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November 10, 2016

Pennsylvania Democrats face new hurdle in Harrisburg

Wolf faces veto override threat after GOP gains in state Senate

Pennsylvania Democrats may still be reeling from losing the state to President-elect Donald Trump, but they've got another pressing issue in Harrisburg.

State Sen. Scott Wagner, R-York, boasted of the party's new veto-proof majority in the Senate in a release after the GOP picked up three new seats* in the chamber, allowing them to override Democratic Gov. Tom Wolf if he rejects legislation.

Wagner, head of the Senate Republican Campaign Committee, said he was excited to work with the new senators to "Make Pennsylvania Great Again," playing on Trump's signature campaign slogan.

Wagner added that the businessman-turned-GOP nominee was able to win Pennsylvania (the first Republican to do so since 1988) because of "working class men and women."

RELATED: 2016 General Election: Pennsylvania Legislature

"They’re tired and fed up with getting the same old excuses out of our elected officials and bureaucrats in Washington," Wagner said.

"Donald Trump’s victory is a huge win for taxpayers – your message and this Movement were heard loud and clear."

However, Trump's victory, in terms of political clout for Wagner's party, pales in comparison to the three seats they picked up.

  • John DiSanto beat Democratic incumbent Rob Teplitz in the 15th District. Dan Laughlin did the same to Sean Wiley in the 49th District. Wayne Langerholc beat Ed Cernic Jr. in the 35th District after Democrat John Wozniak decided to retire.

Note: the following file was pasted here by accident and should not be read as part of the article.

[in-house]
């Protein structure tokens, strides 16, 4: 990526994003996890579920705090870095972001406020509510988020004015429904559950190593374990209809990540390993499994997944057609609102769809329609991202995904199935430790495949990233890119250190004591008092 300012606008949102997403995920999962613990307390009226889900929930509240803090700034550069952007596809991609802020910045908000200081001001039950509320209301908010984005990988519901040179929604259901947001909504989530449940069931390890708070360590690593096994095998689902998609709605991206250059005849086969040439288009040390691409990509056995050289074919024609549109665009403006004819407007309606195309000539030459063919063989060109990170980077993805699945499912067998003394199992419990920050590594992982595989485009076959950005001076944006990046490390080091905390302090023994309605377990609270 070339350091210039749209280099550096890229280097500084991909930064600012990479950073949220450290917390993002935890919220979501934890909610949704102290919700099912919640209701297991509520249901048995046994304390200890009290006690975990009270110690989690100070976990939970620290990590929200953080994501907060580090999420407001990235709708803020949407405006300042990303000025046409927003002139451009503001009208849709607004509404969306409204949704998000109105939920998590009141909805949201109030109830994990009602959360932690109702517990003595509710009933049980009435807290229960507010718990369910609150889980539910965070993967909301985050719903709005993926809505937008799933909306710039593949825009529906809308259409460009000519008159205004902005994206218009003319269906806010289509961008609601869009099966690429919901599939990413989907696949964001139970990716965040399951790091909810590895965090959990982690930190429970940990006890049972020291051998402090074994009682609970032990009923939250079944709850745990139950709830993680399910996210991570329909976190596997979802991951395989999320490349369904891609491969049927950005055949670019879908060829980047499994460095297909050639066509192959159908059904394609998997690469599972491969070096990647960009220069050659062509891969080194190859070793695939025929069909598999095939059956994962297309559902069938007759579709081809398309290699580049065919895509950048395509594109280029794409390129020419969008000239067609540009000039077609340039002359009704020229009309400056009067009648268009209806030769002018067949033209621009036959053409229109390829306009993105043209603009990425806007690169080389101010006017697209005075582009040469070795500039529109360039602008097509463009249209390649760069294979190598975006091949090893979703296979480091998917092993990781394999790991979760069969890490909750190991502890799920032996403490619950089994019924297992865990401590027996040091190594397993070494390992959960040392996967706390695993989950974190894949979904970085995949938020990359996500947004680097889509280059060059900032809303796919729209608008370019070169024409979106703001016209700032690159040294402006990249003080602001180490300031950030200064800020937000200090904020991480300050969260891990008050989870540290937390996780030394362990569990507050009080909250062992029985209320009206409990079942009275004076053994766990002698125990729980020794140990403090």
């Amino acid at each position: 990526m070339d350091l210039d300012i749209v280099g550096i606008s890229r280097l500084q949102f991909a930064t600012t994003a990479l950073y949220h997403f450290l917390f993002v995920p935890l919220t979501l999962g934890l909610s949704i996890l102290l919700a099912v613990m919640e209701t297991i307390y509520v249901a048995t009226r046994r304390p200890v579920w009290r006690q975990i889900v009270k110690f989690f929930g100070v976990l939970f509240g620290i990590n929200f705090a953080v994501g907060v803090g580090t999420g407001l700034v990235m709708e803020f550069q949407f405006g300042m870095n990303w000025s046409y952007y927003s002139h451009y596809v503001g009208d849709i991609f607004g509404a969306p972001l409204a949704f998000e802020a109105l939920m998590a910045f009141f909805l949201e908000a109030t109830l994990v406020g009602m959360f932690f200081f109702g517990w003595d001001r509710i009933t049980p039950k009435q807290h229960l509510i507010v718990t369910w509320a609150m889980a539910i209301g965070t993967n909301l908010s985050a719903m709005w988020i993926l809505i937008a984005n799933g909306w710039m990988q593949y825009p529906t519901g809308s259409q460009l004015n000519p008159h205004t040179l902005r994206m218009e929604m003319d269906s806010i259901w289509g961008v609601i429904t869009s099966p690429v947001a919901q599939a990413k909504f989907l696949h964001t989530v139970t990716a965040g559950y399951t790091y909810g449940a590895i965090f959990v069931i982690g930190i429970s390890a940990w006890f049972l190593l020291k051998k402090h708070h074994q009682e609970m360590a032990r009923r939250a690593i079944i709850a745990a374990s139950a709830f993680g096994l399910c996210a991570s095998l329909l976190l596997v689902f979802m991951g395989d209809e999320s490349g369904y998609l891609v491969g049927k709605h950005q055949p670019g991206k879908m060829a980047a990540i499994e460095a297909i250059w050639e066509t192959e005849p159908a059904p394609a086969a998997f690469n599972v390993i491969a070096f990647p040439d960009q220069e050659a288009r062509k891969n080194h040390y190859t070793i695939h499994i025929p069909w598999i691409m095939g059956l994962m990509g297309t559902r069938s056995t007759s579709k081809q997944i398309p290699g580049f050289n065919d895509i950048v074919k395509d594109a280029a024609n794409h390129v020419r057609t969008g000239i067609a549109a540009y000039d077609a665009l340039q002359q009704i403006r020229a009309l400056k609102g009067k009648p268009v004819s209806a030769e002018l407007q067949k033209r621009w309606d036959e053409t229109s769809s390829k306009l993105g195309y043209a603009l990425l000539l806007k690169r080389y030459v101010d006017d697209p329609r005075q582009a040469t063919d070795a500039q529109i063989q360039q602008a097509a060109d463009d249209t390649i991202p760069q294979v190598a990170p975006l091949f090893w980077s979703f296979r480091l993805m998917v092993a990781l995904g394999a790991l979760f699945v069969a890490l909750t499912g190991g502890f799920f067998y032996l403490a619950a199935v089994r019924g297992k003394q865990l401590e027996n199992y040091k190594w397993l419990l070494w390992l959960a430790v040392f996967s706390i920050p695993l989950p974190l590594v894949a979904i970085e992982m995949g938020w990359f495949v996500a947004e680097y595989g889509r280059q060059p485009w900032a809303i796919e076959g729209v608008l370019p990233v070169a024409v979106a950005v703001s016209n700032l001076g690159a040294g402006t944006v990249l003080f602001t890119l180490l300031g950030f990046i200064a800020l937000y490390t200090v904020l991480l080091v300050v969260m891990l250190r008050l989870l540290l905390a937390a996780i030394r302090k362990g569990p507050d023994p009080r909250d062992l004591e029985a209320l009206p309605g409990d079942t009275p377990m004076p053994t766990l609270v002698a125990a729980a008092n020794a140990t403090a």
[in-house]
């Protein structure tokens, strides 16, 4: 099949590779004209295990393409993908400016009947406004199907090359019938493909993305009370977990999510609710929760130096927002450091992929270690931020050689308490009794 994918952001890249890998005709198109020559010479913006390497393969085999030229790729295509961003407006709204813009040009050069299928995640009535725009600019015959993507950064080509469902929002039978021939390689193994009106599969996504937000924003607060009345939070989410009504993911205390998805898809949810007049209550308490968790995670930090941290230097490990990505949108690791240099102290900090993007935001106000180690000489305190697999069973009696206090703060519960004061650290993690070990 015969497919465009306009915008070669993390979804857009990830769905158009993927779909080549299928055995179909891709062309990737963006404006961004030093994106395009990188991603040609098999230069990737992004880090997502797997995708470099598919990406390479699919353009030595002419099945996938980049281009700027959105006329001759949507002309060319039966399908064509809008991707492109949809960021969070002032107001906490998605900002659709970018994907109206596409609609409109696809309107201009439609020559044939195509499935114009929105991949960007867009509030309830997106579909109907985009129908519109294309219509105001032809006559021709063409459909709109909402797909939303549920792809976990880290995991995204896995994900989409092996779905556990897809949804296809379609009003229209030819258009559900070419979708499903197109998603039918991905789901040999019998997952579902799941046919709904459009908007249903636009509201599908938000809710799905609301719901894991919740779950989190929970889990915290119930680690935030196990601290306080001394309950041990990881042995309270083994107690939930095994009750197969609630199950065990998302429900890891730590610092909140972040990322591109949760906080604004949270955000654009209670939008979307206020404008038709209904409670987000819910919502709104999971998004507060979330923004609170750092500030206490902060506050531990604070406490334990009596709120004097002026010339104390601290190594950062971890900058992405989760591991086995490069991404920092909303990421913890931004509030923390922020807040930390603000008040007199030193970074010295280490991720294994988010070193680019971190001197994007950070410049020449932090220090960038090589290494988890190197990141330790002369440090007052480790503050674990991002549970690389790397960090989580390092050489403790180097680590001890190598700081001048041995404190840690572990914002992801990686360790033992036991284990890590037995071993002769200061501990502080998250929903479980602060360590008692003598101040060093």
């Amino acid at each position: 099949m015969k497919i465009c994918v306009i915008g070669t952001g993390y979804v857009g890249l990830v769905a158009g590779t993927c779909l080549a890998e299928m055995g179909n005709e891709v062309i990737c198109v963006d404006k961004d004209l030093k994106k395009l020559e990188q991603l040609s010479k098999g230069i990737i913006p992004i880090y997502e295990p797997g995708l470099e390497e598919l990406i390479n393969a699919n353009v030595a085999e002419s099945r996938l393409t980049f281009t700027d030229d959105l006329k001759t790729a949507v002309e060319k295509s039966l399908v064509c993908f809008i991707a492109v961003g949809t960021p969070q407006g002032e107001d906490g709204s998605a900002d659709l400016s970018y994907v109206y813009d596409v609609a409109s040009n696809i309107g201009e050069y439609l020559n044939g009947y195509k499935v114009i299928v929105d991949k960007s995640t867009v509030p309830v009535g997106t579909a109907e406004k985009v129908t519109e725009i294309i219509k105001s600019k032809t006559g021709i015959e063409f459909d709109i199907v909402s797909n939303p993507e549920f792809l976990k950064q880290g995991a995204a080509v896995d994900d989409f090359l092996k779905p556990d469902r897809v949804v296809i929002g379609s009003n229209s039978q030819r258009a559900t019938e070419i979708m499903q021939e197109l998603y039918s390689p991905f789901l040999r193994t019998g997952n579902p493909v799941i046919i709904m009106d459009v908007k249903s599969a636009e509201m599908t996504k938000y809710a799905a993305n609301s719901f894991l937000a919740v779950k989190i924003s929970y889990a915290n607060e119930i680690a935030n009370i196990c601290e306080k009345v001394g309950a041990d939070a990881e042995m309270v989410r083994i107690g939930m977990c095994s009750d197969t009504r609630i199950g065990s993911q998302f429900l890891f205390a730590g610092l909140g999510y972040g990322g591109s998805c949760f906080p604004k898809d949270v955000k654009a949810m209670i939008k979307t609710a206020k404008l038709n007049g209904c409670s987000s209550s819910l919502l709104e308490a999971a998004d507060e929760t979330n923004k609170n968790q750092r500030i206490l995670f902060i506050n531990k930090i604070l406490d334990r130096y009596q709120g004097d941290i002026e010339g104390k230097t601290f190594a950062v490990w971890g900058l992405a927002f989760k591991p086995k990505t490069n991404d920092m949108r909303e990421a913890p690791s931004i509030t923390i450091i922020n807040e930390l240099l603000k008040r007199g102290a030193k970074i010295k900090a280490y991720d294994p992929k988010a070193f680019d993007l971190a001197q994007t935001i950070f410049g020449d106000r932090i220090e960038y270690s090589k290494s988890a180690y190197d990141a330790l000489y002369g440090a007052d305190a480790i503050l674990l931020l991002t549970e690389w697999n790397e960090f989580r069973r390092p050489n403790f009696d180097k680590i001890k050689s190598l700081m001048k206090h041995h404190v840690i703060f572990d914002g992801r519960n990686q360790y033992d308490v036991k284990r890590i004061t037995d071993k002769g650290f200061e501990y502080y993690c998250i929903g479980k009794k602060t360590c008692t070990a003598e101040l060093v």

The state budget turned into a nightmare during Wolf's first year in office. He initially called for $350 million in new taxes for an increase in education spending, a number much too high for a GOP-controlled legislature.

And after Wolf and Senate Republicans had seemingly reached a compromise, some House Republicans revolted on the deal, lengthening the impasse to nine months before Wolf allowed a GOP budget to become law without his signature.

The process for the 2016-17 budget was less painful — Wolf praised the investments in education and resources to fight the state's opioid crisis, and the revenue package to pay for it received bipartisan support.

With the new GOP power in the Senate, Wolf could have significantly less bargaining power during next year's negotiations for the 2017-18 budget, as John L. Micek of PennLive pointed out.

The sort of good news for Wolf is that despite also increasing their majority in the House by three seats, giving them an advantage of 122-81, the state GOP doesn't have the two-thirds majority needed to override a veto in that chamber.